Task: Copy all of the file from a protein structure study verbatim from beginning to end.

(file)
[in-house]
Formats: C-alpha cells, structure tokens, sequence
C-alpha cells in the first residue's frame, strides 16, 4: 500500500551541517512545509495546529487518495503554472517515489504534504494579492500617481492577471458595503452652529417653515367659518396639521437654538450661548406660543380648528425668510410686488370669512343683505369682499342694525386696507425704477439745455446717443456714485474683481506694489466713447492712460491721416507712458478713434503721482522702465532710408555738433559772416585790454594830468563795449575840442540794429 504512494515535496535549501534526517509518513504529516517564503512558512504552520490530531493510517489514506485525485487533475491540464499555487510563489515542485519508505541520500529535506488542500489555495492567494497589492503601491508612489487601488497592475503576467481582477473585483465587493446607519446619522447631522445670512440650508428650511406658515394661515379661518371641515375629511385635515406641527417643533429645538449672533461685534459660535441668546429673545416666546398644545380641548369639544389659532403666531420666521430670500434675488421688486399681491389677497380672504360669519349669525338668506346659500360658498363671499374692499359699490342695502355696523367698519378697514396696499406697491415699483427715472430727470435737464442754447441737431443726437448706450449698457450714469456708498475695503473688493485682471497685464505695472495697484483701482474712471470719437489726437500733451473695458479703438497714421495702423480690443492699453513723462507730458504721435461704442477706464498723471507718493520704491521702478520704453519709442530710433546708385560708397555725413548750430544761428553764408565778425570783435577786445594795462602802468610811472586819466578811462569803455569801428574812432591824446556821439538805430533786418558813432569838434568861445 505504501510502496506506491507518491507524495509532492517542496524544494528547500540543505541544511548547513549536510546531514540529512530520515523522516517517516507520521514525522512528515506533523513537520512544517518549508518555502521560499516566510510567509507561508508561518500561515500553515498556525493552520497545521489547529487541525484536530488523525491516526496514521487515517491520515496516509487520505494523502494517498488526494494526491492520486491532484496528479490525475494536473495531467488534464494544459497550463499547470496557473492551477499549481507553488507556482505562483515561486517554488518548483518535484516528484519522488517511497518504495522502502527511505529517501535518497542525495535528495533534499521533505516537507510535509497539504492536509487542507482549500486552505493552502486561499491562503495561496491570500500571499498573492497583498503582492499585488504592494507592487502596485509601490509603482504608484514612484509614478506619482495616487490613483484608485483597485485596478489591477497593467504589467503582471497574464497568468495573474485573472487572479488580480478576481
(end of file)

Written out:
[in-house]
Formats: C-alpha cells, structure tokens, sequence
C-alpha cells in the first residue's frame, strides 16, 4: 500500500551541517512545509495546529487518495503554472517515489504534504494579492500617481492577471458595503452652529417653515367659518396639521437654538450661548406660543380648528425668510410686488370669512343683505369682499342694525386696507425704477439745455446717443456714485474683481506694489466713447492712460491721416507712458478713434503721482522702465532710408555738433559772416585790454594830468563795449575840442540794429 504512494515535496535549501534526517509518513504529516517564503512558512504552520490530531493510517489514506485525485487533475491540464499555487510563489515542485519508505541520500529535506488542500489555495492567494497589492503601491508612489487601488497592475503576467481582477473585483465587493446607519446619522447631522445670512440650508428650511406658515394661515379661518371641515375629511385635515406641527417643533429645538449672533461685534459660535441668546429673545416666546398644545380641548369639544389659532403666531420666521430670500434675488421688486399681491389677497380672504360669519349669525338668506346659500360658498363671499374692499359699490342695502355696523367698519378697514396696499406697491415699483427715472430727470435737464442754447441737431443726437448706450449698457450714469456708498475695503473688493485682471497685464505695472495697484483701482474712471470719437489726437500733451473695458479703438497714421495702423480690443492699453513723462507730458504721435461704442477706464498723471507718493520704491521702478520704453519709442530710433546708385560708397555725413548750430544761428553764408565778425570783435577786445594795462602802468610811472586819466578811462569803455569801428574812432591824446556821439538805430533786418558813432569838434568861445 505504501510502496506506491507518491507524495509532492517542496524544494528547500540543505541544511548547513549536510546531514540529512530520515523522516517517516507520521514525522512528515506533523513537520512544517518549508518555502521560499516566510510567509507561508508561518500561515500553515498556525493552520497545521489547529487541525484536530488523525491516526496514521487515517491520515496516509487520505494523502494517498488526494494526491492520486491532484496528479490525475494536473495531467488534464494544459497550463499547470496557473492551477499549481507553488507556482505562483515561486517554488518548483518535484516528484519522488517511497518504495522502502527511505529517501535518497542525495535528495533534499521533505516537507510535509497539504492536509487542507482549500486552505493552502486561499491562503495561496491570500500571499498573492497583498503582492499585488504592494507592487502596485509601490509603482504608484514612484509614478506619482495616487490613483484608485483597485485596478489591477497593467504589467503582471497574464497568468495573474485573472487572479488580480478576481